You’ve passed your driving test and are ready to hit the open road, but will you be safer driving solo?
One in four new drivers between the ages of 18 and 24 has an accident within the first two years of passing their test, according to the road safety charity Brake. This is one of the reasons why car insurance prices tend to be higher for younger drivers.
In addition to a young driver’s lack of experience on the road, the distraction of passengers can prove a serious hazard.
The passenger risk
Driving a car full of peer passengers increases the risk of a fatal accident for newly qualified drivers by four times, compared to driving alone.
This is according to research from the Cheshire Safer Roads Partnership, which represents nine local agencies working to save lives on the roads of Cheshire, Halton and Warrington.
And being the “first” to pass within a group of friends can bring added pressure.
This is especially true if you’re expected to be the designated taxi service or drive drunken friends home after parties.
Changes in Northern Ireland
In Northern Ireland a new package of driving rules and restrictions, in the form of the Road Traffic (Amendment) Bill, was passed by the Northern Ireland Assembly in January.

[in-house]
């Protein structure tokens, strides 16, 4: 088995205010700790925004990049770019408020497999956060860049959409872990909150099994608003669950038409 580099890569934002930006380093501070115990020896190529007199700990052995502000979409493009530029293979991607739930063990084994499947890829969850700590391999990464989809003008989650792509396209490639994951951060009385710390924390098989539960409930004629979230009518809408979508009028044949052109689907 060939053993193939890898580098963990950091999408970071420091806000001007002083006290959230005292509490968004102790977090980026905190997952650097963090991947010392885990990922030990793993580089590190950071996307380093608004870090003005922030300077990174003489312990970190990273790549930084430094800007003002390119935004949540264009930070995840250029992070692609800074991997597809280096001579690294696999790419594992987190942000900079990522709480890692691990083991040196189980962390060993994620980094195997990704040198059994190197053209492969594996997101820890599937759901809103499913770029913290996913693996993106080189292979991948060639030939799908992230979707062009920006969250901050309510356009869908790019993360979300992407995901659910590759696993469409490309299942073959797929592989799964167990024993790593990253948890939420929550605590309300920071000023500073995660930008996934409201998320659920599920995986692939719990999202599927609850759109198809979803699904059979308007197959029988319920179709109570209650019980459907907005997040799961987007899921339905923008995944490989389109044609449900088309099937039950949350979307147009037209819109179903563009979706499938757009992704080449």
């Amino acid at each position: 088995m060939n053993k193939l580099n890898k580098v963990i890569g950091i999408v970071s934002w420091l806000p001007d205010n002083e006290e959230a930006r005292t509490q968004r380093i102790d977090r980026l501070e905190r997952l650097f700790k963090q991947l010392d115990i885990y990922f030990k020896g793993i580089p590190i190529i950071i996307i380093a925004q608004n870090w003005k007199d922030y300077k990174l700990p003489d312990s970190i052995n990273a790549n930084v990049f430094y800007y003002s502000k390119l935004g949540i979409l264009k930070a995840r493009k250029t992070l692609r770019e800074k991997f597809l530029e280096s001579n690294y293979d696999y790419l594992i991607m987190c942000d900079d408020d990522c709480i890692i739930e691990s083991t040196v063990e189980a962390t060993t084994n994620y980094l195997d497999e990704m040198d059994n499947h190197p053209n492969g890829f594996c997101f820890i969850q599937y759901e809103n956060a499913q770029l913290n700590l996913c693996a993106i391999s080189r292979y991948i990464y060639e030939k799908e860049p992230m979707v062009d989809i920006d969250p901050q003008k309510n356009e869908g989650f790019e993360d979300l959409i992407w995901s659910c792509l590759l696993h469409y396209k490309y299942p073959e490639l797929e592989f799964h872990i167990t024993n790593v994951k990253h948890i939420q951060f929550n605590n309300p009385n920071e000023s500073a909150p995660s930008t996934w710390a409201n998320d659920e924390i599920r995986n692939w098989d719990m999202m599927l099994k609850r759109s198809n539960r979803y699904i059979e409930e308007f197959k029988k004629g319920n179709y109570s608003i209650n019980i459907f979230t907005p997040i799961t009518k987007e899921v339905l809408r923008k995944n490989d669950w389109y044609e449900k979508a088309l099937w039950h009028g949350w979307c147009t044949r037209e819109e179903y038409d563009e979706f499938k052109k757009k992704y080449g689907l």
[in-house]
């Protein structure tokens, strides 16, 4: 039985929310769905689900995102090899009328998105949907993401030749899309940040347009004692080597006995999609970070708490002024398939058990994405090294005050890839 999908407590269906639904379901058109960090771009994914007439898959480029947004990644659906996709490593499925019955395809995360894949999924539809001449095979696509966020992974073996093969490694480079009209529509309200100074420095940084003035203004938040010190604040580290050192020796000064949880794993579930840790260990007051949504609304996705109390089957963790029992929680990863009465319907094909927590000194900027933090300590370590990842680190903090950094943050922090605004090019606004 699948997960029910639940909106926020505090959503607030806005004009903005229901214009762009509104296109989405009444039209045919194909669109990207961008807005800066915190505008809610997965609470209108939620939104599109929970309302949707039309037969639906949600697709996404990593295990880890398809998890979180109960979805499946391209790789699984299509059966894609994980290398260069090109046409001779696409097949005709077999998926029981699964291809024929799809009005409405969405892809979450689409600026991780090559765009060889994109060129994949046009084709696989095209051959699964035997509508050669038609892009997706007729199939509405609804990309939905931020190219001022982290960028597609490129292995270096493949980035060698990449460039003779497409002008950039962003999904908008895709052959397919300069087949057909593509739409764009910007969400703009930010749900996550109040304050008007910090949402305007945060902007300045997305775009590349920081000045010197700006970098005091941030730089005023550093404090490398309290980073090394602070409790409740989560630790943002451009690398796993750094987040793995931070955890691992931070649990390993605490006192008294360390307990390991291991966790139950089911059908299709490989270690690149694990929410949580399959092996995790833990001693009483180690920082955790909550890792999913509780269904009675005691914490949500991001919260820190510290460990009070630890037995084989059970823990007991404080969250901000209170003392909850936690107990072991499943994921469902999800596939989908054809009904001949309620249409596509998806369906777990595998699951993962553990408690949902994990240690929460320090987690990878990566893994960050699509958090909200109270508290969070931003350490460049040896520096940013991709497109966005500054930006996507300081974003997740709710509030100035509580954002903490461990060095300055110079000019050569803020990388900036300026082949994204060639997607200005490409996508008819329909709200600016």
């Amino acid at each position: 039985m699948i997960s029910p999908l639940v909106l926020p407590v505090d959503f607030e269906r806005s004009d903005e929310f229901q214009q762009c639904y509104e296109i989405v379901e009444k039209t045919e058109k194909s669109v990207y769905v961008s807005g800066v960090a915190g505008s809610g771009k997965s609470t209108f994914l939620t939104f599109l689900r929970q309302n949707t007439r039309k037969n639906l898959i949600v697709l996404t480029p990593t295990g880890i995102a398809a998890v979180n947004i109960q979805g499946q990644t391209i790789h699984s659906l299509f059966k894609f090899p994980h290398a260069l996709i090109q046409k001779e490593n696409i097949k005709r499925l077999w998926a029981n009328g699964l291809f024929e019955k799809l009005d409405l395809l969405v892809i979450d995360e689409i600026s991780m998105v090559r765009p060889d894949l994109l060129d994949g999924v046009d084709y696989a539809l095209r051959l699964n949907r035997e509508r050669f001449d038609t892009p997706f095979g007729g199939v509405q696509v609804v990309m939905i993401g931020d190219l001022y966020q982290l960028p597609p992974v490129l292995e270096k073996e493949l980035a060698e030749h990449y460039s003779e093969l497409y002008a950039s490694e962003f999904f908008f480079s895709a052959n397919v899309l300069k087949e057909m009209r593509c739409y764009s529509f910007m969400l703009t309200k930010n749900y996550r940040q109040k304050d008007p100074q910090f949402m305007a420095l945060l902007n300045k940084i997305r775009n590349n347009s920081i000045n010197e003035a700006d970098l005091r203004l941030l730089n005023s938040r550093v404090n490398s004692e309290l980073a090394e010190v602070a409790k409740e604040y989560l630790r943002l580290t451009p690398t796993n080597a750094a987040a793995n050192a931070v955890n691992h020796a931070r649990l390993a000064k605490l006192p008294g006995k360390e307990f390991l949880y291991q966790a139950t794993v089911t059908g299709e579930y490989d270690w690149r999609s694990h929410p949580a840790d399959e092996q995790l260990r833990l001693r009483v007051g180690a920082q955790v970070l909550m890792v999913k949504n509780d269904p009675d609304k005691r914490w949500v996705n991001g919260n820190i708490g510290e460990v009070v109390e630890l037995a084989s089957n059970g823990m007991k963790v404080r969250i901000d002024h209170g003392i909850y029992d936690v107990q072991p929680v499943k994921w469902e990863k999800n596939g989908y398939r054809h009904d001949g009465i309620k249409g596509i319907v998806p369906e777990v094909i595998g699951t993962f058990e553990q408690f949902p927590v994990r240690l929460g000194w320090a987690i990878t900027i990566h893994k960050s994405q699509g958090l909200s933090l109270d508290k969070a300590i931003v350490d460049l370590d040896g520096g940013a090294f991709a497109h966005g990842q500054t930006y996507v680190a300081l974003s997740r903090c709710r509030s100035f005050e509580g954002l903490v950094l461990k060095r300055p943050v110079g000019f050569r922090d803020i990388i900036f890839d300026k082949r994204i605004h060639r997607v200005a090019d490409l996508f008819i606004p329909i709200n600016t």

Part of this includes a six-month passenger restriction for new drivers under the age of 24, which prevents them from carrying more than one passenger, aged between 14 and 20, between 11pm and 6am.
However there will be exceptions for family members or in emergencies.
Safe Drivers’ Campaign
The Association of British Insurers (ABI) is calling for similar changes to be brought into effect throughout the rest of the UK.
As part of its “Campaign For Safe Young Drivers” it also wants to bring in changes to the driving test system and impose a minimum one-year “learning period”.
“This raft of proposals would make up a ‘graduated driver license scheme’ of the type seen in Canada, the US and New Zealand”, said an ABI spokesperson.
Graduated Driver Licensing (GDL) is a scheme that enables new drivers to build up their skills and experience in stages. The scheme has the support of various motoring groups including the RAC Foundation.
‘Critical first thousand miles’
Professor Stephen Glaister from the RAC said:
“Graduated licensing has been common in many countries for some time and would help keep newly qualified young drivers, and their passengers, safe during the critical first thousand miles after people have passed their test”.
While these schemes can vary across different countries, they do seem to work.
In Ontario, Canada, a study found that graduated driver licensing programmes resulted in a 31% drop in the number of crashes among drivers aged 16 to 19.
There was also a 42% drop among 20 to 24-year-olds, according to the Green Flag breakdown company.
However, the Department for Transport say it has no plans to impose restrictions on the number of passengers or time limits for newly qualified drivers.